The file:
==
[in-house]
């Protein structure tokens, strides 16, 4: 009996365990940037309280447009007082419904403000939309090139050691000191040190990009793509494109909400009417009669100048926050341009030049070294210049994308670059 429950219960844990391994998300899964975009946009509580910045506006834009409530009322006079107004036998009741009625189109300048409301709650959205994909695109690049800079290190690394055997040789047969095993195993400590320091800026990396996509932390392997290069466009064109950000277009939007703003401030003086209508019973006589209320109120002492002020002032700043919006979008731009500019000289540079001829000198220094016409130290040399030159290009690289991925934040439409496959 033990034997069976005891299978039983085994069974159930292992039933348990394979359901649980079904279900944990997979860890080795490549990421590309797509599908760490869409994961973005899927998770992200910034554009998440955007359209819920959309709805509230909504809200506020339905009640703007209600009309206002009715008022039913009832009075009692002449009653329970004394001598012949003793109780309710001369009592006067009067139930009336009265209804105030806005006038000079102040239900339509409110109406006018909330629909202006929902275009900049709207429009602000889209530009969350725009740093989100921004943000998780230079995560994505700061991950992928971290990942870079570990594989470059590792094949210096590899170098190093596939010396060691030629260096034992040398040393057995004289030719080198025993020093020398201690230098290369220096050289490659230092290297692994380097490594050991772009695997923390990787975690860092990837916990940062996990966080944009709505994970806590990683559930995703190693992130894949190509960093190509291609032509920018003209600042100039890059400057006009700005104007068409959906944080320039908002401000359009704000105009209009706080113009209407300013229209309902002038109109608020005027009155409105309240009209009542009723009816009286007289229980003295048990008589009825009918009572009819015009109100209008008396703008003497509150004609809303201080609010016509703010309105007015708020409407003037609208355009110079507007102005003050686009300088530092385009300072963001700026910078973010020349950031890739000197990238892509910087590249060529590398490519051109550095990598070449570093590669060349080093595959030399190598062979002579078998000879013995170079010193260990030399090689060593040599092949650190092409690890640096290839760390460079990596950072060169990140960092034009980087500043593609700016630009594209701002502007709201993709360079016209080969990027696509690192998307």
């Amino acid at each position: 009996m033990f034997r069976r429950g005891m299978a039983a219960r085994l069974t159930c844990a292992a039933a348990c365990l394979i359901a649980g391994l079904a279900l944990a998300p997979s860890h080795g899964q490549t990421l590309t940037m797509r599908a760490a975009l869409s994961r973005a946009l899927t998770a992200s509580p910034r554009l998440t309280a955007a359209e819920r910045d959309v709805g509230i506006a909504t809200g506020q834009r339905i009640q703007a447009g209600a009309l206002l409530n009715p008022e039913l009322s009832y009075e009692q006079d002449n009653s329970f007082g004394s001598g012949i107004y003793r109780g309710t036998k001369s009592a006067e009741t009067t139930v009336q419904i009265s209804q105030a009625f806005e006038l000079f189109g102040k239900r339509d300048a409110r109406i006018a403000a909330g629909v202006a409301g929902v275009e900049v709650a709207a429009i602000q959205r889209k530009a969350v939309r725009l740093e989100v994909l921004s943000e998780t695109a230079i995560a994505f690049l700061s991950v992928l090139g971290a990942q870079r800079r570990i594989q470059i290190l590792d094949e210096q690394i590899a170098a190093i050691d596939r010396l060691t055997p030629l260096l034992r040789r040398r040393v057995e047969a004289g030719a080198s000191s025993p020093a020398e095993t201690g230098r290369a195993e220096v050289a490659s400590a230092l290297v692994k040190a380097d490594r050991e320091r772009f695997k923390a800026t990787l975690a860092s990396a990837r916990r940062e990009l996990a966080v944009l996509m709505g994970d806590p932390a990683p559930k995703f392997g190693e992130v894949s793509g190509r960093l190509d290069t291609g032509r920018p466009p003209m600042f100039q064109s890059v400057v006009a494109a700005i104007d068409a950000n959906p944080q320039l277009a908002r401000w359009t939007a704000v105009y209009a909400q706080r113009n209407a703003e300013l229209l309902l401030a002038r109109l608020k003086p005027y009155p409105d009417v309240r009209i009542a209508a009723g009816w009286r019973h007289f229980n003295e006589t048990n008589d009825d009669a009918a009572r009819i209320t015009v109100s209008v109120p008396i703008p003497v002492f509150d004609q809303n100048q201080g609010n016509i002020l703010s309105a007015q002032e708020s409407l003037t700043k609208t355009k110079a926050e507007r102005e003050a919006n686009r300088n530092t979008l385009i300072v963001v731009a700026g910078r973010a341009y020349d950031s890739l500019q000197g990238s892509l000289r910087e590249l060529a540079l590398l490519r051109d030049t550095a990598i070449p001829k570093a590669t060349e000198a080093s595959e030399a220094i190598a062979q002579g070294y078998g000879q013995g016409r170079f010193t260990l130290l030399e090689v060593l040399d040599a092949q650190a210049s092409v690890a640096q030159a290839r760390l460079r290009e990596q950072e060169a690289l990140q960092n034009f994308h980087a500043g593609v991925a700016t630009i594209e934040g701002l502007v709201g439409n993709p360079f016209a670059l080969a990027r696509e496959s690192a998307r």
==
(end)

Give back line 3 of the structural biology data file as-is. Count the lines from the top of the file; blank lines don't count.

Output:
């Amino acid at each position: 009996m033990f034997r069976r429950g005891m299978a039983a219960r085994l069974t159930c844990a292992a039933a348990c365990l394979i359901a649980g391994l079904a279900l944990a998300p997979s860890h080795g899964q490549t990421l590309t940037m797509r599908a760490a975009l869409s994961r973005a946009l899927t998770a992200s509580p910034r554009l998440t309280a955007a359209e819920r910045d959309v709805g509230i506006a909504t809200g506020q834009r339905i009640q703007a447009g209600a009309l206002l409530n009715p008022e039913l009322s009832y009075e009692q006079d002449n009653s329970f007082g004394s001598g012949i107004y003793r109780g309710t036998k001369s009592a006067e009741t009067t139930v009336q419904i009265s209804q105030a009625f806005e006038l000079f189109g102040k239900r339509d300048a409110r109406i006018a403000a909330g629909v202006a409301g929902v275009e900049v709650a709207a429009i602000q959205r889209k530009a969350v939309r725009l740093e989100v994909l921004s943000e998780t695109a230079i995560a994505f690049l700061s991950v992928l090139g971290a990942q870079r800079r570990i594989q470059i290190l590792d094949e210096q690394i590899a170098a190093i050691d596939r010396l060691t055997p030629l260096l034992r040789r040398r040393v057995e047969a004289g030719a080198s000191s025993p020093a020398e095993t201690g230098r290369a195993e220096v050289a490659s400590a230092l290297v692994k040190a380097d490594r050991e320091r772009f695997k923390a800026t990787l975690a860092s990396a990837r916990r940062e990009l996990a966080v944009l996509m709505g994970d806590p932390a990683p559930k995703f392997g190693e992130v894949s793509g190509r960093l190509d290069t291609g032509r920018p466009p003209m600042f100039q064109s890059v400057v006009a494109a700005i104007d068409a950000n959906p944080q320039l277009a908002r401000w359009t939007a704000v105009y209009a909400q706080r113009n209407a703003e300013l229209l309902l401030a002038r109109l608020k003086p005027y009155p409105d009417v309240r009209i009542a209508a009723g009816w009286r019973h007289f229980n003295e006589t048990n008589d009825d009669a009918a009572r009819i209320t015009v109100s209008v109120p008396i703008p003497v002492f509150d004609q809303n100048q201080g609010n016509i002020l703010s309105a007015q002032e708020s409407l003037t700043k609208t355009k110079a926050e507007r102005e003050a919006n686009r300088n530092t979008l385009i300072v963001v731009a700026g910078r973010a341009y020349d950031s890739l500019q000197g990238s892509l000289r910087e590249l060529a540079l590398l490519r051109d030049t550095a990598i070449p001829k570093a590669t060349e000198a080093s595959e030399a220094i190598a062979q002579g070294y078998g000879q013995g016409r170079f010193t260990l130290l030399e090689v060593l040399d040599a092949q650190a210049s092409v690890a640096q030159a290839r760390l460079r290009e990596q950072e060169a690289l990140q960092n034009f994308h980087a500043g593609v991925a700016t630009i594209e934040g701002l502007v709201g439409n993709p360079f016209a670059l080969a990027r696509e496959s690192a998307r």